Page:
that can be measured very accurately, but these point to things that have past. Managers, on the other hand, prefer an imperfect forecast of the future to a perfect report on the past. It is better to measure the size of a test queue than it is to measure the processing times of individual tests because test queue size is a leading indicator of future delays in test processing. 
Scoring Our Metrics
Given these guidelines for metrics, let's assess how traditional and agile metrics perform.
- Lines of code written–poor, does not reward simplification, leads to code bloat.
- Hours worked150–poor, leads to long hours, burn-out, defects, consumed budgets.
- Function points delivered–poor, not relevant to true goal of project, effort to generate.
It is also fair to say that these three common metrics are also backwards looking, focussing only on the past On today's high change projects they are not good indicators for the future. Running projects by relying on backwards-facing views is a little like driving your car using only the rear view mirror and fuel gauge. You can see what you have run over and how much longer we have to go before the fuel runs out. However, we need to look ahead and make adjustments (steer) in light of leading (forward-looking) metrics.
- Features completed verses features remaining–good, simple, and self generating.
- Customer satisfaction–good, simple, and relevant to true goal.
- Cycle times–good, simple yet forward looking.
Agile Metrics Explored
Features completed verses features remaining is a vital metric. At the end of the day it is the business value generating features rather than lines of code or function points that add value to the customer. "Features completed" means accepted by the customer (or proxy customer) -- not just coded and unit tested–as features do not add any business value until they are really done. In fact, written but unsigned-off code represents inventory. Following the guidelines of lean manufacturing, inventory should be minimized as it signifies effort invested without a return.
Cumulative Flow Diagrams (CFDs) are great ways to show features completed verses features remaining (see Figure 1).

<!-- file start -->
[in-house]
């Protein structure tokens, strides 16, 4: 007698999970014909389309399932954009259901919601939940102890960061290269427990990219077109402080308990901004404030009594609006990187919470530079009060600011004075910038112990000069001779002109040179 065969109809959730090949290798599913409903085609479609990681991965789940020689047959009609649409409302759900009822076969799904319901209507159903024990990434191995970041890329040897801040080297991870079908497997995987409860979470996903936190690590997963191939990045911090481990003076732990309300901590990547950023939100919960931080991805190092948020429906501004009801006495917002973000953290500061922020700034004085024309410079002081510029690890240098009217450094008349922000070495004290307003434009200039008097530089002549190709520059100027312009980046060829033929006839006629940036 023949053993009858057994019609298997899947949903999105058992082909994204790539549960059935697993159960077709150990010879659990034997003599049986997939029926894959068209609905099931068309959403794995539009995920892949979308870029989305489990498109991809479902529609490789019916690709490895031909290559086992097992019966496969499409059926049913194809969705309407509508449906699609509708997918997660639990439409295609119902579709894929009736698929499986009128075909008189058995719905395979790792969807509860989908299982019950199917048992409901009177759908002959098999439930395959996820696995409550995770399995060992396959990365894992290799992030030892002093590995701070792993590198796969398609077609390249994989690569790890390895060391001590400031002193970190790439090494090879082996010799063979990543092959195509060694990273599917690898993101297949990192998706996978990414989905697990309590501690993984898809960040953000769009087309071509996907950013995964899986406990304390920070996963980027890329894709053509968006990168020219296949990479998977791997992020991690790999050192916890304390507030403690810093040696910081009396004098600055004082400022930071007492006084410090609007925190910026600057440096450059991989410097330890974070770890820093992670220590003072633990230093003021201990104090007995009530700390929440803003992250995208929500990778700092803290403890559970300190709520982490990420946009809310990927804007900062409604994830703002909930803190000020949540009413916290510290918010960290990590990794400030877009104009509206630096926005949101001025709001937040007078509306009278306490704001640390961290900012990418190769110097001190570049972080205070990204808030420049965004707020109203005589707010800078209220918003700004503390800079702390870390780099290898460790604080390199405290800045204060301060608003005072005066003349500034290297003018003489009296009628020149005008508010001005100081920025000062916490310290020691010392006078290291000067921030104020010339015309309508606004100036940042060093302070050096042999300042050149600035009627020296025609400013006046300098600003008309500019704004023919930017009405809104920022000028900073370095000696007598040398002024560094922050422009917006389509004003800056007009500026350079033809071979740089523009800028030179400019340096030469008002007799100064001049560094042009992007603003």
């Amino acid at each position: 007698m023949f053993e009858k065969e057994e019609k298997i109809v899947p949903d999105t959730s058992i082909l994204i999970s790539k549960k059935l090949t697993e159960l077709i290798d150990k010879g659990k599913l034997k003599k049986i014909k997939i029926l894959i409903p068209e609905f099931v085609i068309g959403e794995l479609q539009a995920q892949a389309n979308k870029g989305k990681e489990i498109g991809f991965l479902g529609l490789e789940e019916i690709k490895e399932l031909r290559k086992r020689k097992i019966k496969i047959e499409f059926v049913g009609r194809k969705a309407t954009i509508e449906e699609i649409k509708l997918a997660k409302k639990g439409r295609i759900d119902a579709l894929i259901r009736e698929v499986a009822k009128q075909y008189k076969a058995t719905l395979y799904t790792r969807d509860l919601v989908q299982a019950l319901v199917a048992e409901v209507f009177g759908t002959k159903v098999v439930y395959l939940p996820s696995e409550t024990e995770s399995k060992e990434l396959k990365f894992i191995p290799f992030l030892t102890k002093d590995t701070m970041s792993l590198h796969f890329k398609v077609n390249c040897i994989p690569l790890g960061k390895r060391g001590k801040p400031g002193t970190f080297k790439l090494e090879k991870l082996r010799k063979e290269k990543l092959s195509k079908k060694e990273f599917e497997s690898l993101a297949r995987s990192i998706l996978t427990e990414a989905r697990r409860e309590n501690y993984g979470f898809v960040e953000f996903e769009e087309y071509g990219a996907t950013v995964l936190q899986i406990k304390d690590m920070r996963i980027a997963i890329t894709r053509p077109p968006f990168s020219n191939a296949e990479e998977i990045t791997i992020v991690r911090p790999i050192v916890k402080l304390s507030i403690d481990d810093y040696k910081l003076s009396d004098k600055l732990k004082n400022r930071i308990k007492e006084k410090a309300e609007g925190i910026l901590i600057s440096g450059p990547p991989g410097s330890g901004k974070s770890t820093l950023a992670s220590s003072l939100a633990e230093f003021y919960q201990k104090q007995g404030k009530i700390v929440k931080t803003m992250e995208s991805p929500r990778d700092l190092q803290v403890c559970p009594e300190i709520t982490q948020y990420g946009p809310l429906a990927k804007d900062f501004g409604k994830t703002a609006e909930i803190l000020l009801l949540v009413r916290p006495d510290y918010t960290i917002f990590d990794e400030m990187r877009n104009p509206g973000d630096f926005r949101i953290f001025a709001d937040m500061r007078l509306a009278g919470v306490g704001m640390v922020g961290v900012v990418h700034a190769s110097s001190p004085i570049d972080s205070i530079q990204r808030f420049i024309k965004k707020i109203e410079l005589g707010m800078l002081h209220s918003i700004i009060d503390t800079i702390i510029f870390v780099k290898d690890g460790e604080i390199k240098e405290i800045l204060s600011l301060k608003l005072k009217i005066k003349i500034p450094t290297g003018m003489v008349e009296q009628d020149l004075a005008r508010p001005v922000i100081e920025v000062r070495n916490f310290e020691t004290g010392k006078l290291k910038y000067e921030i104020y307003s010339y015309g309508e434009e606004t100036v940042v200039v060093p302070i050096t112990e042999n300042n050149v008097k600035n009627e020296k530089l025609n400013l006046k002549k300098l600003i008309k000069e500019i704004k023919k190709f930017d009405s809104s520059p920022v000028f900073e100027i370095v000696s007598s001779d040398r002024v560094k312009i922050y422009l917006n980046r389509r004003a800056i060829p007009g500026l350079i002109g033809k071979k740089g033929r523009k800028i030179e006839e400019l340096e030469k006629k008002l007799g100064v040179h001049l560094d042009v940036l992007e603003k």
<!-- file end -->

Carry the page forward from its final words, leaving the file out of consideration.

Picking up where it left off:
Figure 1 - Sample Cumulative Flow Diagram
This chart shows the features completed verses the features remaining for a fictional project that is still in progress. The blue area represents all the planned features to be built. This number has risen from 400 to 420 in June and then to 450 in August as additional features were added to the project. The yellow area plots the work in progress, and the green area shows the total number of features completed. (CFDs are a little more complicated than burn-down charts but have the advantage of illustrating scope variances separately from productivity. A flat spot on an "Effort Remaining" burn-down chart could be the result of lower productivity or additional scope being added to the project.)
Using CFDs, the rate of progress is indicated by the gradient of the green features completed line. Cycle time (how long features take to be coded and accepted) can be determined by assessing the size of the yellow in progress area. Customer satisfaction can be captured via a "Green," "Yellow," or "Red" satisfaction ranking from the ambassador user at regular meetings. It is better to learn of a potential issue when it is still a vague uneasiness from the customer than after it manifests its self as a real problem. If "Green," "Yellow," and "Red" are too regimented, then a line drawn on a range from happy face to unhappy face, as recommended by Rob Thomsett in his book "Radical Project Management," can